Augmented Reality (AR) Week 2011!

Well, it isn’t really Augmented Reality Week, but it should be.  Starting this Tuesday, the second annual Augmented Reality Event (ARE 2011) will kick off in Santa Clara, CA.  I wish I was able to attend, but alas, I am not.  However, I am going to dedicate my posts this week to the topic of augmented reality and how we might be using this technology in libraries very soon.

Augmented reality has been on my mind because my library is adding the Nintendo 3DS to our collection (I guess this is our way of celebrating AR Week), and it is an amazing device.  I had heard a lot of buzz about this device and its new augmented reality video games, but I didn’t think it would be as cool as it is.  Video gaming is just getting better and better.  First the Nintendo Wii introduced motion control gaming, then Microsoft kicked it up a notch with the Kinect, and now we have 3D and augmented reality gaming with the Nintendo 3DS. Check out the video below to give you an idea of what the experience is like (is a dragon really coming out of that table!?), even though the video really doesn’t do the experience justice:

I think we can agree that augmented reality is pretty cool.  But perhaps you are wondering, “How exactly does this technology apply to libraries?” And maybe you still aren’t very clear on what augmented reality truly means.  Let’s take a look at the basics of augmented reality (which is known as AR for short).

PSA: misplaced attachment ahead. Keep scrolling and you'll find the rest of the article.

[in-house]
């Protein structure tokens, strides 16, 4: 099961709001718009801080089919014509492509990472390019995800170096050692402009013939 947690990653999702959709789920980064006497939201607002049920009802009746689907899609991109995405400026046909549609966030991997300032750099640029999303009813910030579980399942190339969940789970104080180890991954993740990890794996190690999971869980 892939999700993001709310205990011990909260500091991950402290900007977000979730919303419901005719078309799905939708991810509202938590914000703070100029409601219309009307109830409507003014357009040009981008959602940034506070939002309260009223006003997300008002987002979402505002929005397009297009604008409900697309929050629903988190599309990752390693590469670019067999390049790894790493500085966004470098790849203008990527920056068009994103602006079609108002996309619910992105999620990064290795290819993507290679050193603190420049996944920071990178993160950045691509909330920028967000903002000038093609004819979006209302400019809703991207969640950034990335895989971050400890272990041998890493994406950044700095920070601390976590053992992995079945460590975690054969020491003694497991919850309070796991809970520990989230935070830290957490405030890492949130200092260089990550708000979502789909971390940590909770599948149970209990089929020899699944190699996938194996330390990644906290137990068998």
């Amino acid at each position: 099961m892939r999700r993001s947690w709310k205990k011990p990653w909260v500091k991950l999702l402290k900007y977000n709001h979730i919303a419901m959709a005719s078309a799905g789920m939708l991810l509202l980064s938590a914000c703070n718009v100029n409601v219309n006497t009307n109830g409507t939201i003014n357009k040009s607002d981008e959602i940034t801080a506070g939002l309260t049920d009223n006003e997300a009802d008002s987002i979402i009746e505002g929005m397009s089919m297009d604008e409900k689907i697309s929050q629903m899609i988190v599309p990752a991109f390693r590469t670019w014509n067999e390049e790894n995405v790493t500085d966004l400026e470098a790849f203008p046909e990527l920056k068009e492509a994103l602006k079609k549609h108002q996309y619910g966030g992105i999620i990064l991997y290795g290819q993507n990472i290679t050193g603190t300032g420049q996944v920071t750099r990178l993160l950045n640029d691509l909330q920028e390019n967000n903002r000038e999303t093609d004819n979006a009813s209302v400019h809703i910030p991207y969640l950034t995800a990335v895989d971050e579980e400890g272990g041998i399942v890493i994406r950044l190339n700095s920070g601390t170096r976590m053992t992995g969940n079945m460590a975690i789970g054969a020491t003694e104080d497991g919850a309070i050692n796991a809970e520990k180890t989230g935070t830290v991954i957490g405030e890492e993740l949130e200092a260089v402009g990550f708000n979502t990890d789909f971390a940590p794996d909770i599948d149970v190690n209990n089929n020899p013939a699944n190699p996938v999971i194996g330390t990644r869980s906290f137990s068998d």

What is augmented reality (AR)?

Let’s say you are a vegetarian on vacation in Costa Rica.  Looking over the menu that is completely in Spanish, you realize that you really should have been paying more attention in high school Spanish class!  But then you remember you have the Word Lens app on your iPhone.  You point your iPhone camera on the menu and within seconds, you can see the menu in English.  Now you won’t have to rely on your limited Spanish food vocabulary and just settle for french fries after all!  This, my friends, is augmented reality.

I think the clearest definition of AR I have found was provided by Meredith Farkas.  On her American Libraries Technology In Practice blog , she defines AR as “superimposing content (data, 3D images, photographs, etc.) over what you’re looking at. Unlike virtual reality, which displays a virtual environment, you see the real world with augmented reality—but with computer-generated content layered on top.” Augmented reality has been around for a long time (for example, that yellow line on the TV screen that marks how far down the field an American football team needs to go to get a first down has been around since 1998), but now the conditions are perfect for the technology to take off in a big way.  Why? Because of my favorite device, the smartphone of course!

As explained in this Technology Review article , today’s smartphones have powerful CPUs, graphics processing units, advanced phone cameras, amazing screen resolutions, and the necessary components (accelerometers, gyroscopes, and compasses) for detecting their locations and orientations.  In addition, wireless data networks are becoming faster and available across the country.  All of this makes AR apps like Word Lens, Google Googles, Layer, and  junaio possible today.  With the amazing smartphone, by the end of the year over half of all cell phone owners in this country will have the tool they need to enhance their lives through augmented reality right in their pocket.

According to the May/June 2010 issue of Technology Review, Word Lens on an iPhone 4 can redraw Spanish to English (or English to Spanish) up to 10 times per second!

How can we use augmented realities in libraries? Will patrons be able to use an AR app on their smartphones to find the gardening section in the library, or even to get recommendations for new books they might enjoy reading? On Thursday, we’ll take a look on how libraries might be utilizing augmented reality in the near future and a few of the challenges that have to be addressed before AR can go from cutting edge to commonplace.

Photo credit: Robin M. Ashford

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